Lachlan Murdoch Reportedly Buys $150 Million Bel Air Mansion

(Updated: 11:31 a.m. EST, 12/12/2019)

Topline: The Bel Air, French chateau-style mansion and estate made famous by TV’s The Beverly Hillbillies sold for $150 million, setting a California price record⁠—with the new owner reported to be Lachlan Murdoch, son of media mogul Rupert Murdoch.

  • Known as the Chartwell Mansion, the property’s exterior was featured in the opening credits of The Beverly Hillbillies, which ran on CBS from 1962 to 1971.
  • The 25,000-square-foot mansion, which has 18 bedrooms, 24 bathrooms and a wine cellar that can hold up to 12,500 bottles, sits on 10 acres—and was originally listed at $350 million when it went on the market in 2017.
  • Chartwell’s property includes a 75-foot swimming pool, a guesthouse, a tennis court and elaborate gardens with fountains⁠—as well as land that was once the residence of President Ronald Reagan and first lady Nancy Reagan.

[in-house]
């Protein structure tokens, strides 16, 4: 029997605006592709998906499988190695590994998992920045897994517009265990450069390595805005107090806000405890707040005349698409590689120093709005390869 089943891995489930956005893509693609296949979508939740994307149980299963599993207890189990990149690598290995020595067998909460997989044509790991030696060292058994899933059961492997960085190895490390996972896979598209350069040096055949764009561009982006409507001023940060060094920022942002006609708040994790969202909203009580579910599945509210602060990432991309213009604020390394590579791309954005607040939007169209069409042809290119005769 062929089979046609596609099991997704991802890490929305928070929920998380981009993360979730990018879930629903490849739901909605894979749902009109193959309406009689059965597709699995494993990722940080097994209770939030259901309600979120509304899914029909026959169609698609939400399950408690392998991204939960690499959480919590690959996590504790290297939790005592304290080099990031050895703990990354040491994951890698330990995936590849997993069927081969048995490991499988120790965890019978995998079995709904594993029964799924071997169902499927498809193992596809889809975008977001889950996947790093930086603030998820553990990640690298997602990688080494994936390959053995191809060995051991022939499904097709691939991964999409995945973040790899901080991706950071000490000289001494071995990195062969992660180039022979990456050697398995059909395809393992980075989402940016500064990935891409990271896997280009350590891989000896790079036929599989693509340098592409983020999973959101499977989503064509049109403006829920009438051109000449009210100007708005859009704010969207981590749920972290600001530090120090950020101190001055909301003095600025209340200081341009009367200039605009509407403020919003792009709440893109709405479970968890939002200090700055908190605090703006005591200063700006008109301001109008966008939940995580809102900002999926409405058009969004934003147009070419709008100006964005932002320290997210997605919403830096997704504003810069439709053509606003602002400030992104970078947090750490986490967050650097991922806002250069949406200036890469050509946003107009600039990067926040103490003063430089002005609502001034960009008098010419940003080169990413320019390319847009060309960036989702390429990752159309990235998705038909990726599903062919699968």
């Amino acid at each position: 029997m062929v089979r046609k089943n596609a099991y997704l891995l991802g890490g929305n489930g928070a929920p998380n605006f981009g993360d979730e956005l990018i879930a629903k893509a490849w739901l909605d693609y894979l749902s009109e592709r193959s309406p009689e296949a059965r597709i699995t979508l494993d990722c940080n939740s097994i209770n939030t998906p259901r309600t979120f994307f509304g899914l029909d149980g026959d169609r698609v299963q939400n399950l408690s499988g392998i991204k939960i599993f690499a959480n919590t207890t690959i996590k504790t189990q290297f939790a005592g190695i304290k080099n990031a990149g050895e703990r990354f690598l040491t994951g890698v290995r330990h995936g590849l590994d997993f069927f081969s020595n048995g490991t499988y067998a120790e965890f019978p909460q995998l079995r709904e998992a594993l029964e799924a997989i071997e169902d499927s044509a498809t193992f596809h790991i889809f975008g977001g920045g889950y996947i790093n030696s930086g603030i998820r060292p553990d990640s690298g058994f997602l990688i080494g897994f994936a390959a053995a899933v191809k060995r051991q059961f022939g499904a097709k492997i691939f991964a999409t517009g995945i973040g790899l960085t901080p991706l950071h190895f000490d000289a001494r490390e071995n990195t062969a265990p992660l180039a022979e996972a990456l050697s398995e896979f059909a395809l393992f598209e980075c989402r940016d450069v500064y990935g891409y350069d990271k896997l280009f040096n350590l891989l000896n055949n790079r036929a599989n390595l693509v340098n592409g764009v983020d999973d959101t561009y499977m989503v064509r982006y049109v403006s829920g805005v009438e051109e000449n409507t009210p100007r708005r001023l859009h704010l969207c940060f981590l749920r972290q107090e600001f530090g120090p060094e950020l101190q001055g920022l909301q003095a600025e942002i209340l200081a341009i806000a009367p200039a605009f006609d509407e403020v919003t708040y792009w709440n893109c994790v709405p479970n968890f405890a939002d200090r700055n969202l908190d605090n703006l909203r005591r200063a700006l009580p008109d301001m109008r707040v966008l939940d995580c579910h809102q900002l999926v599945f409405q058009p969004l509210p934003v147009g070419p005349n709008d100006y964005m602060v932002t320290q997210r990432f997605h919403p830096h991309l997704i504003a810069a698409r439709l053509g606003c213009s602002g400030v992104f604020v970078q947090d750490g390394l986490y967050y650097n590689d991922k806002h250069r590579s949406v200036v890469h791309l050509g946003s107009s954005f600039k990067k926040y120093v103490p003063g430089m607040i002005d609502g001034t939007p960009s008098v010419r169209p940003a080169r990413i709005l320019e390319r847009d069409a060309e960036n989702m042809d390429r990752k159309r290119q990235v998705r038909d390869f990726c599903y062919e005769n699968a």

• Murdoch will face one of the area’s highest annual property tax bills at $1.3 million, according to the Los Angeles Times.
  • The Wall Street Journal first reported that Murdoch was the Chartwell buyer, but he did not respond to the Journal’s story.
  • According to the Journal, Chartwell was last renovated in 1986 and could require another update that would cost in the tens of millions.

Big number: Chartwell’s sale might be the second most-expensive real estate deal in the U.S. In first place is the $238 million, 24,000-square-foot Manhattan apartment purchased by billionaire Ken Griffin in January. (Forbes estimates Griffin’s net worth to be $13 billion.)

Key background: Chartwell’s previous owner was Jerry Perenchio, the billionaire chairman of Univision. Before his death in May 2017, Forbes estimated his net worth to be $2.8 billion. Los Angeles, where Chartwell is located, has seen at least six real estate sales at $100 million or more since 2016. Prior to Chartwell’s sale, a 56,000-square-foot Holmby Hills property called The Manor sold for $119 million in July, which the Los Angeles Times reported to be a county record. 

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